# product rule

The product rule states that if $f:\mathbb{R}\rightarrow\mathbb{R}$ and $g:\mathbb{R}\rightarrow\mathbb{R}$ are functions in one variable both differentiable at a point $x_{0}$, then the derivative of the product of the two functions, denoted $f\cdot g$, at $x_{0}$ is given by

 $\frac{\mathrm{d}}{\mathrm{d}x}\left(f\cdot g\right)(x_{0})=f(x_{0})g^{\prime}(% x_{0})+f^{\prime}(x_{0})g(x_{0}).$

### Proof

See the proof of the product rule (http://planetmath.org/ProofOfProductRule).

## 0.1 Generalized Product Rule

More generally, for differentiable functions $f_{1},f_{2},\ldots,f_{n}$ in one variable, all differentiable at $x_{0}$, we have

 $\displaystyle D(f_{1}\cdots f_{n})(x_{0})=\sum_{i=1}^{n}\left(f_{i}(x_{0})% \cdots f_{i-1}(x_{0})\cdot Df_{i}(x_{0})\cdot f_{i+1}(x_{0})\cdots f_{n}(x_{0}% )\right).$

Also see Leibniz’ rule (http://planetmath.org/LeibnizRule).

### Example

The derivative of $x\ln|x|$ can be found by application of this rule. Let $f(x)=x,g(x)=\ln|x|$, so that $f(x)g(x)=x\ln|x|$. Then $f^{\prime}(x)=1$ and $g^{\prime}(x)=\frac{1}{x}$. Therefore, by the product rule,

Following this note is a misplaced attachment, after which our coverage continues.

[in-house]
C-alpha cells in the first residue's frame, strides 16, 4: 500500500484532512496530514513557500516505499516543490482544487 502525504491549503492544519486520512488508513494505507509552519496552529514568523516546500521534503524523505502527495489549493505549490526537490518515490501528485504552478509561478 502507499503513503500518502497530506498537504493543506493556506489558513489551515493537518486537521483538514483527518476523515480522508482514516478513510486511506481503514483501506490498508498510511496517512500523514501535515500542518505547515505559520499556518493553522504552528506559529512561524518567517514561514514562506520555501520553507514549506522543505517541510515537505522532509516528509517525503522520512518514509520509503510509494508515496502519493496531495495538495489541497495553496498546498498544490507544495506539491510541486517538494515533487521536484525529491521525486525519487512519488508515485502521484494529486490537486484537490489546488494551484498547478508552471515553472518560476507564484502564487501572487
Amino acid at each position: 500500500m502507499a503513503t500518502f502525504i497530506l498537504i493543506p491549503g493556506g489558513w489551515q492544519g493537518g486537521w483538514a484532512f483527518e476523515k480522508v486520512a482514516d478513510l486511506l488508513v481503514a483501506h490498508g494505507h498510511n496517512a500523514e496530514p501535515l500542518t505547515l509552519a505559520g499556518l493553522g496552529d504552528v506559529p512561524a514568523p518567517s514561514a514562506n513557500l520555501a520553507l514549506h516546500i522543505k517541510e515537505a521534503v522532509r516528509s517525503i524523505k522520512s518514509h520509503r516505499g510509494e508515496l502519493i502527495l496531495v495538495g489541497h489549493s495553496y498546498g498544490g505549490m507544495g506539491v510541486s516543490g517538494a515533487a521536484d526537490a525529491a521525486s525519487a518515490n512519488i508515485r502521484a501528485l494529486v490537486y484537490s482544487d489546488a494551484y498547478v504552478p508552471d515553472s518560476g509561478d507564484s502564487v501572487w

$\displaystyle\frac{\mathrm{d}}{\mathrm{d}x}(x\ln|x|)$ $\displaystyle=$ $\displaystyle f(x)g^{\prime}(x)+f^{\prime}(x)g(x)$ $\displaystyle=$ $\displaystyle\frac{x}{x}+1\cdot\ln|x|$ $\displaystyle=$ $\displaystyle\ln|x|+1$
 Title product rule Canonical name ProductRule Date of creation 2013-03-22 12:27:57 Last modified on 2013-03-22 12:27:57 Owner mathcam (2727) Last modified by mathcam (2727) Numerical id 12 Author mathcam (2727) Entry type Theorem Classification msc 26A06 Related topic Derivative Related topic ProofOfProductRule Related topic ProductRule Related topic PowerRule Related topic ProofOfPowerRule Related topic SumRule Related topic ZeroesOfDerivativeOfComplexPolynomial